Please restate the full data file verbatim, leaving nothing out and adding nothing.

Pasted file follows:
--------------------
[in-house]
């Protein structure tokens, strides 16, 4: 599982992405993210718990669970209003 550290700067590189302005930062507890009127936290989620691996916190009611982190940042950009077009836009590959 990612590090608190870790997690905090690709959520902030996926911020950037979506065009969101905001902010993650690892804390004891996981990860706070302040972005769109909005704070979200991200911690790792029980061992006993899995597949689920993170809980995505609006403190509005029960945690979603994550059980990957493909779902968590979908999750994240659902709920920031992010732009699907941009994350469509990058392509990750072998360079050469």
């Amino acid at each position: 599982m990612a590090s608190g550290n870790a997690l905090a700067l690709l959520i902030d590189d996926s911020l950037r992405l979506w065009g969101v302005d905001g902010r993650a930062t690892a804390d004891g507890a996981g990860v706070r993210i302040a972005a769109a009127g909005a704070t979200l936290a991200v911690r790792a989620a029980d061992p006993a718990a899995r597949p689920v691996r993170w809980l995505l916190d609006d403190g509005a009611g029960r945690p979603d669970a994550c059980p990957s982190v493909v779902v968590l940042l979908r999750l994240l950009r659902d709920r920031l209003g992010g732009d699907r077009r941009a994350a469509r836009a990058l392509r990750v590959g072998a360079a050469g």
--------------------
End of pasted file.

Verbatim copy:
[in-house]
């Protein structure tokens, strides 16, 4: 599982992405993210718990669970209003 550290700067590189302005930062507890009127936290989620691996916190009611982190940042950009077009836009590959 990612590090608190870790997690905090690709959520902030996926911020950037979506065009969101905001902010993650690892804390004891996981990860706070302040972005769109909005704070979200991200911690790792029980061992006993899995597949689920993170809980995505609006403190509005029960945690979603994550059980990957493909779902968590979908999750994240659902709920920031992010732009699907941009994350469509990058392509990750072998360079050469």
């Amino acid at each position: 599982m990612a590090s608190g550290n870790a997690l905090a700067l690709l959520i902030d590189d996926s911020l950037r992405l979506w065009g969101v302005d905001g902010r993650a930062t690892a804390d004891g507890a996981g990860v706070r993210i302040a972005a769109a009127g909005a704070t979200l936290a991200v911690r790792a989620a029980d061992p006993a718990a899995r597949p689920v691996r993170w809980l995505l916190d609006d403190g509005a009611g029960r945690p979603d669970a994550c059980p990957s982190v493909v779902v968590l940042l979908r999750l994240l950009r659902d709920r920031l209003g992010g732009d699907r077009r941009a994350a469509r836009a990058l392509r990750v590959g072998a360079a050469g």